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NCJRS Abstract

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NCJ Number: 76483 Find in a Library
Title: Monitoring the Diffusion of Transnational Terrorism (From Clandestine Tactics and Technology - A Technical and Background Intelligence Data Service, Volume 4 - See NCJ-77152)
Author(s): E S Heyman
Date Published: 1979
Page Count: 38
Sponsoring Agency: International Assoc of Chiefs of Police
Alexandria, VA 22314
Sale Source: International Assoc of Chiefs of Police
44 Canal Center Plaza, Suite 200
Alexandria, VA 22314
United States of America
Language: English
Country: United States of America
Annotation: This document examines how and why terrorism has spread throughout the world since 1970, traces the current (1979) wave of transnational terrorism, and suggests hypotheses to account for the diffusion of transnational terrorism.
Abstract: Four types of diffusion processes exist. Relocation diffusion occurs when groups move from one area to another over time. Expansion occurs when new members join groups over time. Contagion diffusion occurs through interpersonal contact, and hierarchical diffusion occurs as information spreads through the levels of an organization. Elements in the diffusion process include the environment, time, the item being diffused, the point of origin, the destination, and paths of movement. An analysis of the diffusion of terrorist activity, using the ITERATE II statistical analysis system and adjacency maps which express the geographic relationships between countries, indicates that diffusion is hierarchical between regions at first and then becomes contagious within the regions. The analysis also shows that the rate of contagion varies according to region and is highest in Latin America, that border contiguity is a factor, that diffusion is particularly weak in subsaharan Africa, that 75 percent of the diffusion occurred during the first 5 years of the decade, and that high activity regions changed over time. The highest levels of activity were in Western Europe. Factors contributing to terrorism include general coordination among groups, governmental support, international terrorist conferences, ease of communications through the media, a lack of legal barriers, and general political and ideological affinity between groups. Terrorism has not spread easily where barriers existed to group formation or communication. Charts, footnotes, and maps are included. Related data are appended.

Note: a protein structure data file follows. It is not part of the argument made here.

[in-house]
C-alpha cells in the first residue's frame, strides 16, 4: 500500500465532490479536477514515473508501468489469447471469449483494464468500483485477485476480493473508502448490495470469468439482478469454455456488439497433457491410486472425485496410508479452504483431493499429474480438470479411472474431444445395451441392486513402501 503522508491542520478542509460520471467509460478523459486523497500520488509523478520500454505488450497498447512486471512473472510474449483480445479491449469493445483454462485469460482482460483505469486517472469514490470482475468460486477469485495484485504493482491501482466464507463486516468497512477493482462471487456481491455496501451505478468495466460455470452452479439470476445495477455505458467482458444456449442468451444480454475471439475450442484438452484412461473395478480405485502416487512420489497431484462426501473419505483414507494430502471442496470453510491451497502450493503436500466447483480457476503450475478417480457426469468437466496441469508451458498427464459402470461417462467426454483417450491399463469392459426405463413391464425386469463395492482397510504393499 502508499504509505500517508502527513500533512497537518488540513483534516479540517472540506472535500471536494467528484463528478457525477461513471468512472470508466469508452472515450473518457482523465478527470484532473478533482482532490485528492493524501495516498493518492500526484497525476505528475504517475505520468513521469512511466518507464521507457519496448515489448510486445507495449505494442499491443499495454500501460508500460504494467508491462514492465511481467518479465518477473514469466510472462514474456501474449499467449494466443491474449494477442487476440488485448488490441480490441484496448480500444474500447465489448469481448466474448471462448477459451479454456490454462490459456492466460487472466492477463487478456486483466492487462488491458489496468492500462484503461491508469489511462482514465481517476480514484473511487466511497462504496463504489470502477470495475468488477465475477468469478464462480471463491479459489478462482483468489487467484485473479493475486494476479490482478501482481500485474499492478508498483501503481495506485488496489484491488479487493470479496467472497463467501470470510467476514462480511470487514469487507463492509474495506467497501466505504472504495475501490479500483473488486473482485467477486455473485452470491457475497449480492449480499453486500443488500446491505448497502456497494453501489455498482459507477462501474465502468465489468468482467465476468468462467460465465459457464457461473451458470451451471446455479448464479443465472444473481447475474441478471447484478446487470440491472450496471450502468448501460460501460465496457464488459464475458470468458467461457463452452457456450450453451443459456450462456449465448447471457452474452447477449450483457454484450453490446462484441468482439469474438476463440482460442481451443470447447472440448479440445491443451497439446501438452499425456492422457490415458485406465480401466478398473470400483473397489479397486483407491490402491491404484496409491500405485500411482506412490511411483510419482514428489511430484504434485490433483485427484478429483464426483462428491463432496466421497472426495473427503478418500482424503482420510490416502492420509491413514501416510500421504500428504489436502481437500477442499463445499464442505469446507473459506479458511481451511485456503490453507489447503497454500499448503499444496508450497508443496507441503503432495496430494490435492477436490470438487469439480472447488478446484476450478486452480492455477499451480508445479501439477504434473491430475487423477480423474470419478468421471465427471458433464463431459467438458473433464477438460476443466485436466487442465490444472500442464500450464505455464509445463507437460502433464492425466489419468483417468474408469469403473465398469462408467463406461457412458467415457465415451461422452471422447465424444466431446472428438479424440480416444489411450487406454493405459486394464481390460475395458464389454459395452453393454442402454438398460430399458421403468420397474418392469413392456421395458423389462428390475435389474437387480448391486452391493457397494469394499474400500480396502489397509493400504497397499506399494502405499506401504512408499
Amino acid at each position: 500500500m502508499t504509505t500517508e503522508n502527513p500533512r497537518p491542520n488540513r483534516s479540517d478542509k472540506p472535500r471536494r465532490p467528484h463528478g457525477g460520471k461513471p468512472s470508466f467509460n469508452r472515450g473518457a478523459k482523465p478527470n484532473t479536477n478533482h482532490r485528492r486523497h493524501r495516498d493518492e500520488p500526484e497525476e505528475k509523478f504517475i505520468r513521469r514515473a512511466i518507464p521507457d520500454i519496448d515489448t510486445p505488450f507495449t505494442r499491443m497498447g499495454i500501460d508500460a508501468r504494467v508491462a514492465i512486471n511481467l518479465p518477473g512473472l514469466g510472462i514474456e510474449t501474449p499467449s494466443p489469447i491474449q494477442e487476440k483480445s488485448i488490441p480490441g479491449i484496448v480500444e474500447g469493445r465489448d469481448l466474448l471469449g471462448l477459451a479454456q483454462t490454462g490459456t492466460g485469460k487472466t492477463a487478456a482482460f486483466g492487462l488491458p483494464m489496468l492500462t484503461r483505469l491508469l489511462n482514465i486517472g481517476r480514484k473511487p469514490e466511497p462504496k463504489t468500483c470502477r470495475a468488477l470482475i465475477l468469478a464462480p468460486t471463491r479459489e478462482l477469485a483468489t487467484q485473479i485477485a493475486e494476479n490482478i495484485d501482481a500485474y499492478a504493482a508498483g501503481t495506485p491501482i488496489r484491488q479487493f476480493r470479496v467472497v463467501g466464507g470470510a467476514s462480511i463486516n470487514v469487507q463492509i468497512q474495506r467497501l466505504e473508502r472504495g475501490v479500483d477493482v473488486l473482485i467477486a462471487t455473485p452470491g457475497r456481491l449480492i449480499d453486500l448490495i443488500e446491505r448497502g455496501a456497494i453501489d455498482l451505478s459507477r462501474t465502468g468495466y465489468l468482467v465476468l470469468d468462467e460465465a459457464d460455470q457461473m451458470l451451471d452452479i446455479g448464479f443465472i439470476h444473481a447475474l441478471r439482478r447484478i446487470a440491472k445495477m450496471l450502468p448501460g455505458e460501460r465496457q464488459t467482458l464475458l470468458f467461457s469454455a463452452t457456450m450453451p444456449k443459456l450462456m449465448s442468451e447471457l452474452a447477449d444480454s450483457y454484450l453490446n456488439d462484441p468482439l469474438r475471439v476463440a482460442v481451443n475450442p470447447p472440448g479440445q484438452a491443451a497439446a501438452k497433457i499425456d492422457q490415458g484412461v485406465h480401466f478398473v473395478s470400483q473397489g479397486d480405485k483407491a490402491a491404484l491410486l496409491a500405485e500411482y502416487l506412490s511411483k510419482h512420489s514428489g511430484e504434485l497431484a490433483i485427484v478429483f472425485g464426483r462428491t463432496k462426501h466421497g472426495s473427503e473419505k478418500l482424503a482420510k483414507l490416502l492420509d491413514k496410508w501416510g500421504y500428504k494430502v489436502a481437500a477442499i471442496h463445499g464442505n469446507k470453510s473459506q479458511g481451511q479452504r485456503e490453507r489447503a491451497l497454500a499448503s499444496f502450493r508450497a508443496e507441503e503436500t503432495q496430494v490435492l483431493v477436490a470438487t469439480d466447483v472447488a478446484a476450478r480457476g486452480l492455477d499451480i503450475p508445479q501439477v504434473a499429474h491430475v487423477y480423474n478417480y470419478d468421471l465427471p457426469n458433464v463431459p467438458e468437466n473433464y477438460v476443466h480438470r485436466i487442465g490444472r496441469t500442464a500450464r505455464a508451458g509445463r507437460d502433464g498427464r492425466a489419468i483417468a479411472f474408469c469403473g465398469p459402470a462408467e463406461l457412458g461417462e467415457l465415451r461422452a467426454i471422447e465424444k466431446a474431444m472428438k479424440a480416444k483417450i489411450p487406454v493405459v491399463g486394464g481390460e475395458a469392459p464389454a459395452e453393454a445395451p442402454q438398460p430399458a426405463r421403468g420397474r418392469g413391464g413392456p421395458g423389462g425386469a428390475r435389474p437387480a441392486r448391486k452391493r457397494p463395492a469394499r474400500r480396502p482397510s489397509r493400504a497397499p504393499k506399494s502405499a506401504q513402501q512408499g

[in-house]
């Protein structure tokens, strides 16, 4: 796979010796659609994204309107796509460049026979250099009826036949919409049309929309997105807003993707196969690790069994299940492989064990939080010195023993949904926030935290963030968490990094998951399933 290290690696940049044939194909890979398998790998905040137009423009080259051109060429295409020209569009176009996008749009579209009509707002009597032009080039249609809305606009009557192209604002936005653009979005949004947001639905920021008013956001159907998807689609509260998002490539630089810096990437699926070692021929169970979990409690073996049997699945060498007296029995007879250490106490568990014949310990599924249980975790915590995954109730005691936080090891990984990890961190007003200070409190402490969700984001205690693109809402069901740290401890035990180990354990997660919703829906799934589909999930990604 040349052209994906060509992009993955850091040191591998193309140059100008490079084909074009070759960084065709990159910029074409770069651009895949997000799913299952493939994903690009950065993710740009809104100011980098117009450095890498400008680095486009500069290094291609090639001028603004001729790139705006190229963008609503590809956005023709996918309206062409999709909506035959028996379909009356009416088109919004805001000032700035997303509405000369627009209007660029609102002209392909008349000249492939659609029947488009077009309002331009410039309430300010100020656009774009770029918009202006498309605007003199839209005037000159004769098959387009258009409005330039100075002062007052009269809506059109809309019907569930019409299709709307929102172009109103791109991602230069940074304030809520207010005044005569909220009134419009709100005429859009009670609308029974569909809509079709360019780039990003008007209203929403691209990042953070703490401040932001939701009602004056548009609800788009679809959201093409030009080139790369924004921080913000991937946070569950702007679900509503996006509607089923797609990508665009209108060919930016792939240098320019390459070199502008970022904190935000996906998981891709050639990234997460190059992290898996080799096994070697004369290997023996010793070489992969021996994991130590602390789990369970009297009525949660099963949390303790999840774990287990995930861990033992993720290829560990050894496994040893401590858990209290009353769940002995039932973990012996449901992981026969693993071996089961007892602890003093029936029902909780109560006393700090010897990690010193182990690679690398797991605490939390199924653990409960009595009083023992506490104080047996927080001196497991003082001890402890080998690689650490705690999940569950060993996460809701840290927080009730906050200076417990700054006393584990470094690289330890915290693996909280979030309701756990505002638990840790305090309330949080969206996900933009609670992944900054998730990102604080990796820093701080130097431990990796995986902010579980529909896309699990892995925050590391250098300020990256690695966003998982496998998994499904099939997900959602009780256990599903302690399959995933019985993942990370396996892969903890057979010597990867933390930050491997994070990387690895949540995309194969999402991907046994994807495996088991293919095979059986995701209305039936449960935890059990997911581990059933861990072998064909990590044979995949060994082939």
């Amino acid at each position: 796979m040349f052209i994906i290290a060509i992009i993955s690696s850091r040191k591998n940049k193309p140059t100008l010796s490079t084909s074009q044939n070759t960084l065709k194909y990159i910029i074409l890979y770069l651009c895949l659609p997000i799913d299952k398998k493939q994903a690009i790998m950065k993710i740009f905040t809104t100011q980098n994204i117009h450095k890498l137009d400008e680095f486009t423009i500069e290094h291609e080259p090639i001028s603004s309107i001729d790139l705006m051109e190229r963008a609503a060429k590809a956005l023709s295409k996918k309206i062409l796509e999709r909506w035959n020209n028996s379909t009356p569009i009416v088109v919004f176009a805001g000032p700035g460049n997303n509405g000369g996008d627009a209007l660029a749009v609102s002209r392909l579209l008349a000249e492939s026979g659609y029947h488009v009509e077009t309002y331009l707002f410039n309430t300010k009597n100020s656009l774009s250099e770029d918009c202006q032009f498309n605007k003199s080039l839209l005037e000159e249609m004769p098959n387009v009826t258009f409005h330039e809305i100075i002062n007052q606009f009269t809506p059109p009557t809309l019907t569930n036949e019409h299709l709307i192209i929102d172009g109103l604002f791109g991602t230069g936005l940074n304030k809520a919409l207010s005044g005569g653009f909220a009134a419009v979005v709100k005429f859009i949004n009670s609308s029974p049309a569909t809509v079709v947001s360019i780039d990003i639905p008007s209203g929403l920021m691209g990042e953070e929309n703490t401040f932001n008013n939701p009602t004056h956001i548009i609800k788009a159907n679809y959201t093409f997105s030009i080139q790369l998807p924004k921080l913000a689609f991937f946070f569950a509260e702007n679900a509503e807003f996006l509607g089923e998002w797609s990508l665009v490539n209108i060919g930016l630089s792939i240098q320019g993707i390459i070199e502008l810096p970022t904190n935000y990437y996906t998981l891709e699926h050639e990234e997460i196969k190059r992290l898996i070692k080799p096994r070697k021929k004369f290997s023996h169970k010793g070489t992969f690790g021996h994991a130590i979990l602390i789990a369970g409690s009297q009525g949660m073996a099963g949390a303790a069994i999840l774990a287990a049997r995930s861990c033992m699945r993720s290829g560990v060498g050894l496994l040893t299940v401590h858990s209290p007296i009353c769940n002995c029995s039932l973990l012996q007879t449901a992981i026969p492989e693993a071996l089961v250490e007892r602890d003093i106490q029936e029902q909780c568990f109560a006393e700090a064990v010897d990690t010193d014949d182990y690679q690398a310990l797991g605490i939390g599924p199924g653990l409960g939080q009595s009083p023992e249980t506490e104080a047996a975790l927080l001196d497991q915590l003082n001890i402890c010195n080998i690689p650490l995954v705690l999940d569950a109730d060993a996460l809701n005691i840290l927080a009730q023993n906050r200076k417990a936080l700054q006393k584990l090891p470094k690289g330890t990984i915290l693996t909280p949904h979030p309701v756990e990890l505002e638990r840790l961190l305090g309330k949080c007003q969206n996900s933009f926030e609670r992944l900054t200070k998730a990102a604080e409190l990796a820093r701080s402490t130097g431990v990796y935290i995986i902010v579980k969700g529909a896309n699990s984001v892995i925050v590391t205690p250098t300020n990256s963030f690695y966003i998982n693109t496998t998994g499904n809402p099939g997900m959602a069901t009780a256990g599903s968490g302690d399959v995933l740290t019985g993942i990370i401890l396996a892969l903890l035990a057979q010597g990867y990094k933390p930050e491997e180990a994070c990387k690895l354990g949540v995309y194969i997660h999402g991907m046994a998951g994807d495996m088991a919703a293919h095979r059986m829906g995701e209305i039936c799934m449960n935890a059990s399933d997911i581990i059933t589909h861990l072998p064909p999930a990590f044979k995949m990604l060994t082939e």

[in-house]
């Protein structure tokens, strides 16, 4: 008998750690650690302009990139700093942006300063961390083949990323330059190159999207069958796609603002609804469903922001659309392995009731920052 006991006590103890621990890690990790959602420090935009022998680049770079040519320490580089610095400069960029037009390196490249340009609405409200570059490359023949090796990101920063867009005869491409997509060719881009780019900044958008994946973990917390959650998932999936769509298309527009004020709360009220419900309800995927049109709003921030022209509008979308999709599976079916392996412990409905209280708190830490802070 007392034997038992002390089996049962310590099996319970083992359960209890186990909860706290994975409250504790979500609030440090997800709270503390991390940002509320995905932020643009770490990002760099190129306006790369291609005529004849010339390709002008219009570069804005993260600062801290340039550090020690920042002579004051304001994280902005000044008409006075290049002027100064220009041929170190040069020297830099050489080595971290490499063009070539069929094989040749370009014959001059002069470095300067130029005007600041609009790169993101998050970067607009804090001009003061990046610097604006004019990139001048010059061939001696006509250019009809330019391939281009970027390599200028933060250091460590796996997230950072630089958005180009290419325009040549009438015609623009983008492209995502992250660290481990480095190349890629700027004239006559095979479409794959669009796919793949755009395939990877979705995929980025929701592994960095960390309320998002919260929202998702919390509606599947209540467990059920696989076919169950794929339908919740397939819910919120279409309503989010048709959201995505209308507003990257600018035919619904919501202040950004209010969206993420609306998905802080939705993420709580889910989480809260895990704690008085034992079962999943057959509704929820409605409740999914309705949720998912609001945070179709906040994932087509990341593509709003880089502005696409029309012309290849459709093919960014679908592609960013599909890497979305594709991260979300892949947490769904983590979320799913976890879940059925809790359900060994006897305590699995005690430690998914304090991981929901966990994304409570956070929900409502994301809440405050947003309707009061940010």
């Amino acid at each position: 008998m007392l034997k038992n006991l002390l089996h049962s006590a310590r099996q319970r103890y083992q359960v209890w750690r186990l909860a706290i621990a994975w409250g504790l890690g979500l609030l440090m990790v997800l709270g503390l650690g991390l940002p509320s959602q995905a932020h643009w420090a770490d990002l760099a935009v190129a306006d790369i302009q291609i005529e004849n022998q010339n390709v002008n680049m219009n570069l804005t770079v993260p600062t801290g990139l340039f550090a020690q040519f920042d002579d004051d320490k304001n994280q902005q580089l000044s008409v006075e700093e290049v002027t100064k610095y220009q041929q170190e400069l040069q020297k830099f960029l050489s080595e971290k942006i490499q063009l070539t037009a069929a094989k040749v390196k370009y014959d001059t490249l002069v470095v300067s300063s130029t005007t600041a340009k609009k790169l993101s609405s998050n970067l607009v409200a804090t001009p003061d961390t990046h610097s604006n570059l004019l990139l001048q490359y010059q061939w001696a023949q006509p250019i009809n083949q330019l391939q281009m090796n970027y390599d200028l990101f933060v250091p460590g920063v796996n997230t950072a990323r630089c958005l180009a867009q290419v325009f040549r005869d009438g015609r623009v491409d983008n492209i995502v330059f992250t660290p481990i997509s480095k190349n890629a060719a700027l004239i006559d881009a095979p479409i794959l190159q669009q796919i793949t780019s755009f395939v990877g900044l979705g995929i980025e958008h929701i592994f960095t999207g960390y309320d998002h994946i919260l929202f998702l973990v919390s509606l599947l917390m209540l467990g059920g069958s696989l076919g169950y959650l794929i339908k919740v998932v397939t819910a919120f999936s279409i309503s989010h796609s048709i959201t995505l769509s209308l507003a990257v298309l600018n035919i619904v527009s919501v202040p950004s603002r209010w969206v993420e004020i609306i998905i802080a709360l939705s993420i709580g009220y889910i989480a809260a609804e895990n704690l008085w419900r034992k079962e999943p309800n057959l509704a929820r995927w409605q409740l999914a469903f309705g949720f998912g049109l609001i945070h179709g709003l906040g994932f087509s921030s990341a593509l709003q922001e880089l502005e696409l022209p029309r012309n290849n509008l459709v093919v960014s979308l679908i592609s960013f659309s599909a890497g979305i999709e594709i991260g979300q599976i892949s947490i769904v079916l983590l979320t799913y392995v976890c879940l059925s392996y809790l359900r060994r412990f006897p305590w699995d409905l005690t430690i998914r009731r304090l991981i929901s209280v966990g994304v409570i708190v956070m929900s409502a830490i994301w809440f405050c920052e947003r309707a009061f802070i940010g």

Index Term(s): Counter-terrorism tactics; International terrorism; Terrorist tactics; Theory; Threat assessment
To cite this abstract, use the following link:
http://www.ncjrs.gov/App/publications/abstract.aspx?ID=76483

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